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Sediment Quality Assessment and Management: Insight and Progress Edited by M. Munawar© 2003 Ecovision World Monograph Series Aquatic Ecosystem Health & Management Society Decomposition of organotin compounds in dredged material from harbours by means of an electrochemical process H. Stichnothe*, W. Calmano Technical University Hamburg – Harburg, Dept. of Environmental Science and Technology, Eissendorfer Strasse 40, 21073 Hamburg, Germany. *stichnothe@tu-harburg.de Keywords: tributyltin (TBT), electrochemical sediment treatment Motivation Tributyltin (TBT) is used as an additive in antifouling paints, (Evans and Karpel, 1985), for the shipping industry to avoid micro-organism growth on the submerged surface of ships. Despite this economic benefit due to reduced fuel consumption, which also means a relief for the environment under the aspect of climate change, (Evans, 1999), intersex and imposex of snails (Umweltbundesamt, 1989; Porte et. al., 1998) are found to be a widespread phenomenon caused by the organotin compounds, especially TBT. Therefore organotin compounds belong to the most toxic substances for aquatic organisms, humans ever released into the environment (de Mora, 1996). The TBT problem is partially recognised in most parts of the world (Gui-Bin et. al., 2000; Chalaux et. al., 1998; Commission EU, 1988; Dobson and Cabridenc, 1990; Singh et. al., 1998), but there is still a lack of knowledge concerning the environmental behaviour of this substance. Moreover simple and cost effective detoxification techniques are missing that could relieve the environment until an alternative for the use of butyltin additives in ship paintings are found. To ensure the depth of rivers and navigation channels for harbour access, enormous amounts of TBT-contaminated sediments have to be dredged in Hamburg but also in other important harbours in Europe, e.g. Rotterdam, and can not be relocated to the sea. The contamination levels strongly depend on the origin of the sediments. Usually sediments from the navigation channel itself have relatively 258 low contamination compared to sediments close to dockyards. The aim of the electrochemical process is to detoxify sediment so that it can be relocated in the river and does not have to be dumped on land disposal sites. Therefore, mobility of heavy metals as well as an increase in concentration of other harmful substances like chlorinated organics have to be avoided. Furthermore the process must be integrated in the actual dredging operation. The new developed process described here, consists of the treatment of organotin-polluted dredged materials by means of electrochemically-activated water. Detoxification takes place in an electrolysis unit consisting of an undivided cell. The activated process water is capable of breaking up both the metal carbon compounds and the compounds of organic substances, so that even tin-organic compounds bound in such a matrix can be set free and converted into inorganic tin compounds (Stichnothe et. al., 2001). Electrochemical treatment Electrochemical oxidation of organics at PbO2, SnO2 and metal oxide anodes has been studied (Wabner and Grambow, 1985; Comninellis and Pulgarin, 1993).While metal oxide electrodes have been studied for chlorine electrolysis, PbO2 and SnO2 anodes have been investigated for electrochemical degradation of organics as a pre-treatment method of refractory water contents before discharge into biological/ mechanical wastewater treatment plants (Stucki et. al., 1991). More recently oxidation of organic pollutants at metal oxide anodes like TiO2RuO2 or TiO2IrO2 at simultaneous oxygen evolution gained interest, because these electrodes combine mechanical stability and hydroxyl radical formation. Hydroxyl radicals are the strongest oxidizing species in water systems. In contrast to PbO2 and SnO2 electrodes, where the hydroxyl radical yield is even higher but the mechanical stabilitylower,themetaloxideelectrodesarebetterapplicableformatricescontaining abrasive compounds like sand particles, common in sediments. From a mechanistical point of view electron transfer at these electrodes and/ or oxidation species formation occur due to different redox-couples, e.g. IrO2/ IrO3. Redox-mediator supported processes were initially mentioned by Lodowickes and Beck (1994) and described for IrO2 (Foti et. al., 1997). Foti postulated a mechanism for oxidation of organics on metal oxide (MOx) electrodes with simultaneous oxygen evolution described by the following equation: MOx + H2O Æ MOx(OH•) + H+ + eThese adsorbed radicals can form oxygen as well as oxidize organic compounds in the water phase depending on the adsorption strength on the metal oxide surface. 259 Additionally the following reaction takes place in the electrolysis cell: Hypo-chloride ions are also effective oxidation species, which support the degradation of organic compounds but can unfortunately lead to chlorinated organic substances. These unwanted substances have to be decomposed within the same process. Samples One sediment sample was collected from the harbour of Bremerhaven in Northern Germany...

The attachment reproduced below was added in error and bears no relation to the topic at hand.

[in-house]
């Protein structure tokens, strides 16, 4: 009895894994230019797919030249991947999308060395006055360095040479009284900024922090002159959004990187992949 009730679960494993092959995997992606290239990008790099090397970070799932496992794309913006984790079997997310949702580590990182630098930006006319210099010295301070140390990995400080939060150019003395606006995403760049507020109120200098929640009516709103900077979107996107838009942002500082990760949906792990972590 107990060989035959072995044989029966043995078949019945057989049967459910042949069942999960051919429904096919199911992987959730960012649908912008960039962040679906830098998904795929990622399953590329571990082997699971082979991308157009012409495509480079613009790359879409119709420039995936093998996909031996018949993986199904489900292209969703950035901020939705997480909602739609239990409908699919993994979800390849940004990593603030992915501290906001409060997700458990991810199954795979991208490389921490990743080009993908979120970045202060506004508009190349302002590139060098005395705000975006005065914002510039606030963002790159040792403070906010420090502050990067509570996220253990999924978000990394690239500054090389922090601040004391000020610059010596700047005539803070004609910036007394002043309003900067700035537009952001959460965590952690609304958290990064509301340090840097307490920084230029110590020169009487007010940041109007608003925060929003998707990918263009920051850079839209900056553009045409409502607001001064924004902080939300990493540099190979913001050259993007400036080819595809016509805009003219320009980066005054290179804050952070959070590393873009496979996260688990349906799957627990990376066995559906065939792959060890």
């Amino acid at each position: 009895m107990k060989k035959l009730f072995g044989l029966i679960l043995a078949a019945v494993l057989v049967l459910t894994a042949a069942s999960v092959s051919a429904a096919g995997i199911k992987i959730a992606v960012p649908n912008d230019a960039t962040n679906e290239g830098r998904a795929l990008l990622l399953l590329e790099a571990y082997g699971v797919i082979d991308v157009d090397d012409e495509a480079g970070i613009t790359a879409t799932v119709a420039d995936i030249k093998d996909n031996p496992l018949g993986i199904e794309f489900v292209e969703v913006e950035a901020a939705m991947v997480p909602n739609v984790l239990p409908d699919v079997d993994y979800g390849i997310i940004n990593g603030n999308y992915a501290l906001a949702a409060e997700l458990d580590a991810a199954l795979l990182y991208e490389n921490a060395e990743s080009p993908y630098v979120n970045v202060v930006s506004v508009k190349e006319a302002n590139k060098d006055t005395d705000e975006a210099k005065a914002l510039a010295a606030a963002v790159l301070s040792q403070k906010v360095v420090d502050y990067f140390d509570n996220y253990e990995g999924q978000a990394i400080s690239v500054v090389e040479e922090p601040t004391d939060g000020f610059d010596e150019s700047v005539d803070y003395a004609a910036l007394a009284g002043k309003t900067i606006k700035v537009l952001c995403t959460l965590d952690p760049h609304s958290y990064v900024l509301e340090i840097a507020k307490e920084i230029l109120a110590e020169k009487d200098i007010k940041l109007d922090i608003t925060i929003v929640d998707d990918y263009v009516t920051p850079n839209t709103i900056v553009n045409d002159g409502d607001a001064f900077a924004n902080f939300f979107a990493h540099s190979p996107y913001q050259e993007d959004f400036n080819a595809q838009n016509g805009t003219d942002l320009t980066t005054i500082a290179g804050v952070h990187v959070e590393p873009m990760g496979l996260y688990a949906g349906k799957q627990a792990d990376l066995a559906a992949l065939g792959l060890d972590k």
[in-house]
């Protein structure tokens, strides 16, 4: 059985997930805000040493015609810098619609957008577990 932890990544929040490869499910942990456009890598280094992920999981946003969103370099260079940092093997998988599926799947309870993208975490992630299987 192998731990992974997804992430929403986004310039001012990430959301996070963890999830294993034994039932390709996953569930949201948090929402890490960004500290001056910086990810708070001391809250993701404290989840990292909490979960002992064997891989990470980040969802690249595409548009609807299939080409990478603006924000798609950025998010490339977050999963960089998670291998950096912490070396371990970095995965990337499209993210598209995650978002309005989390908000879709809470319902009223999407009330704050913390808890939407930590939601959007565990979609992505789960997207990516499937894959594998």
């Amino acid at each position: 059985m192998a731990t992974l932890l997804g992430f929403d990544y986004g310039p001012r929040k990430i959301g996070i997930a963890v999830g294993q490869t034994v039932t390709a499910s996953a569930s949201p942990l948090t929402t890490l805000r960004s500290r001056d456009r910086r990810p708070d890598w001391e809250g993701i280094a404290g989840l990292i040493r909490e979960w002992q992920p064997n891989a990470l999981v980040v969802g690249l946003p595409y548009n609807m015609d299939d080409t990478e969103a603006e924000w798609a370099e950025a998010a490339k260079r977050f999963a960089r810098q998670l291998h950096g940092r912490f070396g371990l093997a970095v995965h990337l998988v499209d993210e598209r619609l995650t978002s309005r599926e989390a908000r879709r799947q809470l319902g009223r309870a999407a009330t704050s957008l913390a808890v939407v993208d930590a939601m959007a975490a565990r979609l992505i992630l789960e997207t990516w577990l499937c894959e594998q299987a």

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Additional Information

ISBN
9780993918452
Related ISBN
9788178982328
MARC Record
OCLC
933516293
Pages
378
Launched on MUSE
2016-01-01
Language
English
Open Access
No
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